WASHINGTON (September 7, 2005) -- "You Could Make a Difference," a 17-minute vocation video and DVD, will be released this fall to assist parishes, youth groups and others interested in promoting vocations.
The video/DVD, which is in English and Spanish, was developed by the U.S. Bishops' Department of Communications and features priests from Petersburg, Alaska, and Washington, DC., and sisters from El Paso, Texas, and Baltimore, Maryland.
Funding for the project was supplied by the Catholic Communication Campaign as part of its It All Starts With Faith campaign and the U.S. bishops' Committee on Vocations.
Information on the video/DVD and excerpts from it can be found at www.usccb.org/vocations/video.htm.
The easy-to-use and state-of-the-art tool will enable parish groups to get the conversation about vocations started. The video/DVD features four segments which illustrate how priests and religious can serve the needs of the church. It also includes a brief study guide, available online to facilitate discussion.
Bishop Blase Cupich, chairman of the bishops' vocations committee, urged parishes and youth groups to emphasize the call to serve the church through the priesthood and religious life.
"Vocations are nurtured in the home and in the parish," said Bishop Cupich. "We need to keep the idea of a call to total commitment to the church front and center as an option for Catholic young people. This video/DVD helps parish leaders do that."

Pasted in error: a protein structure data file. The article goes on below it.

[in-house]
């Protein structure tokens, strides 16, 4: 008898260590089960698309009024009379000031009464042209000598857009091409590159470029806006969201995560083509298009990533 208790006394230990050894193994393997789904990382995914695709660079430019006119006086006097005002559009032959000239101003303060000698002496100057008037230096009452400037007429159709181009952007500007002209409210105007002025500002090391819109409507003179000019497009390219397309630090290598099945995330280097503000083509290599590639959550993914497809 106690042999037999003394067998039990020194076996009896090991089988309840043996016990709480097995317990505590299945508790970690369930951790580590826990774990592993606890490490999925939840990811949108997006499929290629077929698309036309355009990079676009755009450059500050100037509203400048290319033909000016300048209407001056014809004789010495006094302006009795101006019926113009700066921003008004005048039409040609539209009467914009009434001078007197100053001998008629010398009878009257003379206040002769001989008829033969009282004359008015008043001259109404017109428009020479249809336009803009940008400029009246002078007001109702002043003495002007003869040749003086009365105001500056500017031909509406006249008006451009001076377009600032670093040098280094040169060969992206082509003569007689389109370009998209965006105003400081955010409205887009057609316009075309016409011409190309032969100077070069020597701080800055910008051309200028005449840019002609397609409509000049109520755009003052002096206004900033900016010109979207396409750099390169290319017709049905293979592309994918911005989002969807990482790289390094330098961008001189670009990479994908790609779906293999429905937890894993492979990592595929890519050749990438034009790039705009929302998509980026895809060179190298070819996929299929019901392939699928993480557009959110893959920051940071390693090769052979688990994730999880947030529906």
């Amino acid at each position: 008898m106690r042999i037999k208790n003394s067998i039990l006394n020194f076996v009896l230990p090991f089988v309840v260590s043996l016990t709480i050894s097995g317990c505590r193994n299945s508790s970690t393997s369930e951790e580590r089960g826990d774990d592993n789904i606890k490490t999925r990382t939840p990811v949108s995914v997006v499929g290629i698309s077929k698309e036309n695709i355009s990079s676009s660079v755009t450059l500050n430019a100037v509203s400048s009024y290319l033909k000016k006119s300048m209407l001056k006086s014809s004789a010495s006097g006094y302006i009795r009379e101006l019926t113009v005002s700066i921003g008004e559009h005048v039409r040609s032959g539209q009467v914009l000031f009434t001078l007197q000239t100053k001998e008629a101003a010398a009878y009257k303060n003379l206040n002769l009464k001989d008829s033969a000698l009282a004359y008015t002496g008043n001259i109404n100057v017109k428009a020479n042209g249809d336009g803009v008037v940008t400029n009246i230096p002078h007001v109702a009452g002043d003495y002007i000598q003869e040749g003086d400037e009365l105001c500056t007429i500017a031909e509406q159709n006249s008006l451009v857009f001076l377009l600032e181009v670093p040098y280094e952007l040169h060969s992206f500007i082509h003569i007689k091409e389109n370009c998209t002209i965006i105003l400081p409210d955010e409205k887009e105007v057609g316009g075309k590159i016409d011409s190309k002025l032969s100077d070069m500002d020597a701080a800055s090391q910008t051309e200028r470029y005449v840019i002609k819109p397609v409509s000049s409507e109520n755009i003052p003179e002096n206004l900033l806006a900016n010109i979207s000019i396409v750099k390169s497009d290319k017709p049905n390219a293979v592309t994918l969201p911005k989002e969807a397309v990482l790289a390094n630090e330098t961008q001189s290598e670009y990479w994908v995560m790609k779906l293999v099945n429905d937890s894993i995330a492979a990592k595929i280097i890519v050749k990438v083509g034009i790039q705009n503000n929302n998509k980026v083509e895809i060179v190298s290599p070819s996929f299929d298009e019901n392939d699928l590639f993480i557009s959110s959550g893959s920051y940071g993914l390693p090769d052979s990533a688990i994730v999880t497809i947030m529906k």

Father Mike Schwarte, the pastor in Petersburg, leads two parishes separated by a glacier, and pilots a small plane between them. He tells a compelling story of personal conversion and reflects his delight in bringing the sacraments to people in southeast Alaska.
Father Agustin Mateo, pastor of a Latin American parish in Washington, DC, shows life in an urban, multi-cultural parish, where Sunday means Mass, religious education, and hospitality. He highlights the strength he draws from the congregation and his belief that he can face anything because God provides for whatever is humanly lacking in him.
Sister Janet Gildea, MD and Sister Peggy Deneweth, RN, Sisters of Charity from Cincinnati, show life in the medical clinic they founded in El Paso, where they practice what they call "poverty medicine." Their work resembles that of the Charity sisters in pioneer days when they helped people along the frontier, they said.
Sister Mary Claudina Sanz, OSP, a member of the Oblate Sisters of Providence, directs the Mary Elizabeth Lange Center Baltimore, a home for troubled young women which is named for the Oblates' founder. Sister Claudina describes girls from the program who go to college and return to help others troubled as they once were. She speaks of her family in Belize where her parents with eight children took in three more who needed a home. At the Mary Elizabeth Lange Center, she provides similar warmth and care for young women.
Copies of the DVD are available for $10 each and copies of the videocassette are available at $15 each. They can be ordered through the USCCB Communications Department, Vocations Video, 3211 Fourth St., NE, Washington, DC 20017-1194. Orders should be accompanied by checks payable to USCCB Communications.